+ A sermon preached for The Resurrection of Our Lord/Easter Sunday (Year C) at First Lutheran Church, St. Peter, MN on March 27, 2016 +
Texts: Acts 10:34-43, 1 Corinthians 15:19-26, Luke 24:1-12
Alleluia! Christ is risen!
Grace and peace to you from God our Creator and our risen Lord and Savior Jesus Christ. Amen.
As the women came rushing back into the house, they woke up the disciples, who were probably very groggy. It was barely dawn and none of them had slept very well. Less than 48 hours before, they watched their friend die on a cross – betrayed by one of them, a fellow disciple. But Jesus was more than a friend; he was their teacher, their leader, their hope for a better life. All their dreams, their visions for a better future for their people seemed to die with him. The religious authorities and the Romans won again. They were feeling resigned to the fact that this is how it would always be – they would always be second class citizens in their own land. They would have to get used to one foreign power after another controlling their lives. So when the women came in and were babbling on about something about Jesus body being gone and strange men telling them he was alive? The disciples wanted nothing to do with it. Their hopes had been crushed. And those women, they had to be delirious – in denial about what had happened. It was over – time to move on – get on with life.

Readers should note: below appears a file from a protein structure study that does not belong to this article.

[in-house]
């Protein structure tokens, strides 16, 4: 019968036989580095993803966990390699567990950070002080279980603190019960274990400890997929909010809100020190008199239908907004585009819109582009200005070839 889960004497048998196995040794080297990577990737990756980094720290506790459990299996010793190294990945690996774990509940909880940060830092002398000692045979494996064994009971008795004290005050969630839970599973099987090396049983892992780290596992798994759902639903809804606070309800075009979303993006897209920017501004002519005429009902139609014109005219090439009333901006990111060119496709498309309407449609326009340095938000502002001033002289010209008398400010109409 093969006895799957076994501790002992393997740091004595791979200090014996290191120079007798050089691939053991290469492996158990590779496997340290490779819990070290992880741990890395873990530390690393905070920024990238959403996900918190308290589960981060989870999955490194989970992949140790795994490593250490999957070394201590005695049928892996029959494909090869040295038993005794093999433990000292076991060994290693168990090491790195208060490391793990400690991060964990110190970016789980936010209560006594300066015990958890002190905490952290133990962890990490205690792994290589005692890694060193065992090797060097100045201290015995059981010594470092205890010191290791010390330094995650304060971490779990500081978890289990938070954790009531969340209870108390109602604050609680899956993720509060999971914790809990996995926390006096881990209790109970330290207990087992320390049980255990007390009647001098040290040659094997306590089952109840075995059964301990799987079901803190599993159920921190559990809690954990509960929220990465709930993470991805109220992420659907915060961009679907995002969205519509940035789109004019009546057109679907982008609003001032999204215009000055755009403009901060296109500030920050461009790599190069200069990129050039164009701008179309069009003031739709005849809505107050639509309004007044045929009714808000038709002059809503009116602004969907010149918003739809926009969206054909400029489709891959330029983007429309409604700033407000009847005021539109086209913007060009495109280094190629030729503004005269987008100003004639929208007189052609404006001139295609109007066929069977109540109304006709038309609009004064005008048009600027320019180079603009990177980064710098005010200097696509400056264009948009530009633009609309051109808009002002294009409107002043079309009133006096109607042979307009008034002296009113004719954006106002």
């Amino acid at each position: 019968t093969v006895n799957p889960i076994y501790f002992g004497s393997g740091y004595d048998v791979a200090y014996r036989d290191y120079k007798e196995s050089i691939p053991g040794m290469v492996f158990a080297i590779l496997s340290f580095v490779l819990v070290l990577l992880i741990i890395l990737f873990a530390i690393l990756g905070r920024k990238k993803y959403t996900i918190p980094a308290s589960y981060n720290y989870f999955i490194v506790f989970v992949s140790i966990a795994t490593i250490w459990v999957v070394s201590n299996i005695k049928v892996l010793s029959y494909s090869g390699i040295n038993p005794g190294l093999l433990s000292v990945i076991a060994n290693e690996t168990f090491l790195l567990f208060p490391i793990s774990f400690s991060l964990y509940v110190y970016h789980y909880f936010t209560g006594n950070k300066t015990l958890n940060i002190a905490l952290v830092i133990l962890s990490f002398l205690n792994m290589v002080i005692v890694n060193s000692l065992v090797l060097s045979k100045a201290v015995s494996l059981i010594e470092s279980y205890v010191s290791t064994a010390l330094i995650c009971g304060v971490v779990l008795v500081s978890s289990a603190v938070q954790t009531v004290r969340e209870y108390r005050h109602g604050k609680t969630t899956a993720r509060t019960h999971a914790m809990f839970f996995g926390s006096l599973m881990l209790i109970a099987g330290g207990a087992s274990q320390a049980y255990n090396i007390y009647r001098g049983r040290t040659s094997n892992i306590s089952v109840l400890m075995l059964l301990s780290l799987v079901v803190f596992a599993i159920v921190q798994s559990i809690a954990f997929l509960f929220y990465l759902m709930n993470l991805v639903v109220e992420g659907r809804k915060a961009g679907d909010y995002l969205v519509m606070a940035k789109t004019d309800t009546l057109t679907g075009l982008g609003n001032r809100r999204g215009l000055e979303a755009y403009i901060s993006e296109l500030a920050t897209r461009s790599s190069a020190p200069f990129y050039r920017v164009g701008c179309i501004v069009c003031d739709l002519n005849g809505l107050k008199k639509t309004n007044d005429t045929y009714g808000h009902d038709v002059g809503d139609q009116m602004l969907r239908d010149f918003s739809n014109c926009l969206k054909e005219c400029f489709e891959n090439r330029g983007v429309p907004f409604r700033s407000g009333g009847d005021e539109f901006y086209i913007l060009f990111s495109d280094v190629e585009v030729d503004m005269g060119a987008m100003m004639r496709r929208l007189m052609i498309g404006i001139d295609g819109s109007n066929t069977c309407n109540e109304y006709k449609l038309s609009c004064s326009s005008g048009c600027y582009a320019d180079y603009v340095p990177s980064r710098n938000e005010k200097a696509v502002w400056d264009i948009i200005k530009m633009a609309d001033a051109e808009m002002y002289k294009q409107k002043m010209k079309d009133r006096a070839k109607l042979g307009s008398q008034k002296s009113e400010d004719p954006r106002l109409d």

And maybe for many of us, this story still seems a delirious tale. Like the disciples, we may have a hard time believing this story of resurrection. We live in a world where we are taught from a young age that ‘if it seems too good to be true, it probably is.’ And we have a pretty good idea of how this world works.
We see wars, terrorism, domestic violence, and young people shot on the streets.
We see poverty, disease, and hunger.
We see divisions in our society like racism, sexism, and homophobia that don’t seem to be healing – including the sexism the disciples display when they refuse to believe these women.
We have seen what happens when we put too much hope in an individual to change things.
It’s easy to be resigned to how the world works because we live in it – we see it every day.
And this resurrection thing? That’s not how the world works. At best it’s a metaphor. People who die stay dead.
But what if it were true? What if death did not have the final word? What if Jesus really and truly rose from the dead that first Easter morning? Because here we are, nearly two millennia later, once again celebrating Christ’s resurrection – the exact story the disciples regarded as an “idle tale”. Celebrating that love is stronger than hate and life can overcome death. Celebrating the divine mystery that God works in ways the world does not understand.
I admit it’s not easy to accept. But as one theologian said, “If you don’t find resurrection at least a little hard to believe, you probably aren’t taking it very seriously!” This isn’t just a nice story; this is a fundamental change in how things work. This is God acting in the world in ways that we don’t expect and don’t make sense. Resurrection is inherently subversive, defying the forces of the world and giving hope where there is none. Another theologian writes, “If the dead don’t stay dead, what can you count on?” Resurrection dramatically and permanently alters the world – the old rules don’t apply anymore. God is creating a new way, just has God has done throughout history.